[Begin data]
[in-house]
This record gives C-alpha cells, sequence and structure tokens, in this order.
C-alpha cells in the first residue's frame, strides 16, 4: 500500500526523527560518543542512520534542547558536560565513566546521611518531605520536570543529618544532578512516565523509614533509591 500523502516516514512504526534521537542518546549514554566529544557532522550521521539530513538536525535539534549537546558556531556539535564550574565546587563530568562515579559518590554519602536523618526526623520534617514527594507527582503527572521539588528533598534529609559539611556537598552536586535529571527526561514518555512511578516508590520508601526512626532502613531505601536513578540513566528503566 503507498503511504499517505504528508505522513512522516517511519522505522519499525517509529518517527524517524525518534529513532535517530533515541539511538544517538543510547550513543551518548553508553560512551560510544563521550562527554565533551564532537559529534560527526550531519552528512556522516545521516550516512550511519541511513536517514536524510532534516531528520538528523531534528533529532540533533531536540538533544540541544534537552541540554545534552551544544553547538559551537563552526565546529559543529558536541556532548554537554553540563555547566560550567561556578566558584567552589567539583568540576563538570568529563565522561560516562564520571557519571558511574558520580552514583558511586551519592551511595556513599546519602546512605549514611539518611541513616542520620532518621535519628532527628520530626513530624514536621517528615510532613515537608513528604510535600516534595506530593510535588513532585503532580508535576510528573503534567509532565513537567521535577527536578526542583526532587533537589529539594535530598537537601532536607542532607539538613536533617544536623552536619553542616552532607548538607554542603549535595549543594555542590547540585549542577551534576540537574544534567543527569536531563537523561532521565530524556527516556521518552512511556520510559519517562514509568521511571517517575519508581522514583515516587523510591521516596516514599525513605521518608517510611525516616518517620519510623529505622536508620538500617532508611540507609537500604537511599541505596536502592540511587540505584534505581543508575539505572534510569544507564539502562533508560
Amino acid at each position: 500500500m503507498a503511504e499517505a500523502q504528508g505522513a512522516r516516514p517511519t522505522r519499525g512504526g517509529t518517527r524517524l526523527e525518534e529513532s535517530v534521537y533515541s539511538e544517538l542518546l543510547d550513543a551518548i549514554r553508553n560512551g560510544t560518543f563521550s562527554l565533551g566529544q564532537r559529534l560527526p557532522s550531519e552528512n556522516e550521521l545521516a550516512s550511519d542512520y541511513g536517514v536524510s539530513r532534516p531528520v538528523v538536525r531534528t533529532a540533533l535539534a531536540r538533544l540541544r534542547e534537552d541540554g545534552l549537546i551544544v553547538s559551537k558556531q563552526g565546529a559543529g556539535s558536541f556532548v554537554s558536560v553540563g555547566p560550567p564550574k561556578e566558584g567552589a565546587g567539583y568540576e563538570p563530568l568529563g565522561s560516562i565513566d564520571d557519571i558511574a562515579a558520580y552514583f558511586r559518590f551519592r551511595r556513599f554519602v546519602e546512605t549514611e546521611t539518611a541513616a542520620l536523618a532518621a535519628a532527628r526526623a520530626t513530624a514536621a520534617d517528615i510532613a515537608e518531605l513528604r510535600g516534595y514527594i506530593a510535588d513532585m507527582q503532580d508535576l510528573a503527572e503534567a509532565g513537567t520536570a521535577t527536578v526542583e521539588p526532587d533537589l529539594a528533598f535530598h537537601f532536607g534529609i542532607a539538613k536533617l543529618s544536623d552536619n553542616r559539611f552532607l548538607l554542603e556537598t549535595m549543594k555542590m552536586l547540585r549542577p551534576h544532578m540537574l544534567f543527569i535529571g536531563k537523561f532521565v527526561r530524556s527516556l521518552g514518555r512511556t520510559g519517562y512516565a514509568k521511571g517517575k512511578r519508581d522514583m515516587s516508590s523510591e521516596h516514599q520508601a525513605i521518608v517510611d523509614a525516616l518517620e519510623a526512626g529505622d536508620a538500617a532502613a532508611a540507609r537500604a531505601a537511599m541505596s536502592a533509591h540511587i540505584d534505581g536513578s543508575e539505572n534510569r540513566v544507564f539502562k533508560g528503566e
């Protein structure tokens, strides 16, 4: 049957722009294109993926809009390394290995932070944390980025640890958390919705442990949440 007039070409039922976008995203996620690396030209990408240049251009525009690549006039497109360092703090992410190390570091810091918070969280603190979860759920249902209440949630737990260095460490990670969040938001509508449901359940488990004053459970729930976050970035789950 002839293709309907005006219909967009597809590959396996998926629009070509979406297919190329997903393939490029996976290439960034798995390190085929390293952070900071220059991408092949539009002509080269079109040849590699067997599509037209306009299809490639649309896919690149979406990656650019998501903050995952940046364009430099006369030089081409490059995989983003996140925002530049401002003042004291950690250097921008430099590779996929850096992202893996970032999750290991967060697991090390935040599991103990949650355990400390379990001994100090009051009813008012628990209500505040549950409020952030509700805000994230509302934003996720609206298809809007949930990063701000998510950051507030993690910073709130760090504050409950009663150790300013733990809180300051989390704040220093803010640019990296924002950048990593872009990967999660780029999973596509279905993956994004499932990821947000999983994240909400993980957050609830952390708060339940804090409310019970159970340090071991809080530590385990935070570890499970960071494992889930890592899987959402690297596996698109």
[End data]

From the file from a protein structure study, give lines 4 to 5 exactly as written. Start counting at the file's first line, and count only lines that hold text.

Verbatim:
Amino acid at each position: 500500500m503507498a503511504e499517505a500523502q504528508g505522513a512522516r516516514p517511519t522505522r519499525g512504526g517509529t518517527r524517524l526523527e525518534e529513532s535517530v534521537y533515541s539511538e544517538l542518546l543510547d550513543a551518548i549514554r553508553n560512551g560510544t560518543f563521550s562527554l565533551g566529544q564532537r559529534l560527526p557532522s550531519e552528512n556522516e550521521l545521516a550516512s550511519d542512520y541511513g536517514v536524510s539530513r532534516p531528520v538528523v538536525r531534528t533529532a540533533l535539534a531536540r538533544l540541544r534542547e534537552d541540554g545534552l549537546i551544544v553547538s559551537k558556531q563552526g565546529a559543529g556539535s558536541f556532548v554537554s558536560v553540563g555547566p560550567p564550574k561556578e566558584g567552589a565546587g567539583y568540576e563538570p563530568l568529563g565522561s560516562i565513566d564520571d557519571i558511574a562515579a558520580y552514583f558511586r559518590f551519592r551511595r556513599f554519602v546519602e546512605t549514611e546521611t539518611a541513616a542520620l536523618a532518621a535519628a532527628r526526623a520530626t513530624a514536621a520534617d517528615i510532613a515537608e518531605l513528604r510535600g516534595y514527594i506530593a510535588d513532585m507527582q503532580d508535576l510528573a503527572e503534567a509532565g513537567t520536570a521535577t527536578v526542583e521539588p526532587d533537589l529539594a528533598f535530598h537537601f532536607g534529609i542532607a539538613k536533617l543529618s544536623d552536619n553542616r559539611f552532607l548538607l554542603e556537598t549535595m549543594k555542590m552536586l547540585r549542577p551534576h544532578m540537574l544534567f543527569i535529571g536531563k537523561f532521565v527526561r530524556s527516556l521518552g514518555r512511556t520510559g519517562y512516565a514509568k521511571g517517575k512511578r519508581d522514583m515516587s516508590s523510591e521516596h516514599q520508601a525513605i521518608v517510611d523509614a525516616l518517620e519510623a526512626g529505622d536508620a538500617a532502613a532508611a540507609r537500604a531505601a537511599m541505596s536502592a533509591h540511587i540505584d534505581g536513578s543508575e539505572n534510569r540513566v544507564f539502562k533508560g528503566e
């Protein structure tokens, strides 16, 4: 049957722009294109993926809009390394290995932070944390980025640890958390919705442990949440 007039070409039922976008995203996620690396030209990408240049251009525009690549006039497109360092703090992410190390570091810091918070969280603190979860759920249902209440949630737990260095460490990670969040938001509508449901359940488990004053459970729930976050970035789950 002839293709309907005006219909967009597809590959396996998926629009070509979406297919190329997903393939490029996976290439960034798995390190085929390293952070900071220059991408092949539009002509080269079109040849590699067997599509037209306009299809490639649309896919690149979406990656650019998501903050995952940046364009430099006369030089081409490059995989983003996140925002530049401002003042004291950690250097921008430099590779996929850096992202893996970032999750290991967060697991090390935040599991103990949650355990400390379990001994100090009051009813008012628990209500505040549950409020952030509700805000994230509302934003996720609206298809809007949930990063701000998510950051507030993690910073709130760090504050409950009663150790300013733990809180300051989390704040220093803010640019990296924002950048990593872009990967999660780029999973596509279905993956994004499932990821947000999983994240909400993980957050609830952390708060339940804090409310019970159970340090071991809080530590385990935070570890499970960071494992889930890592899987959402690297596996698109």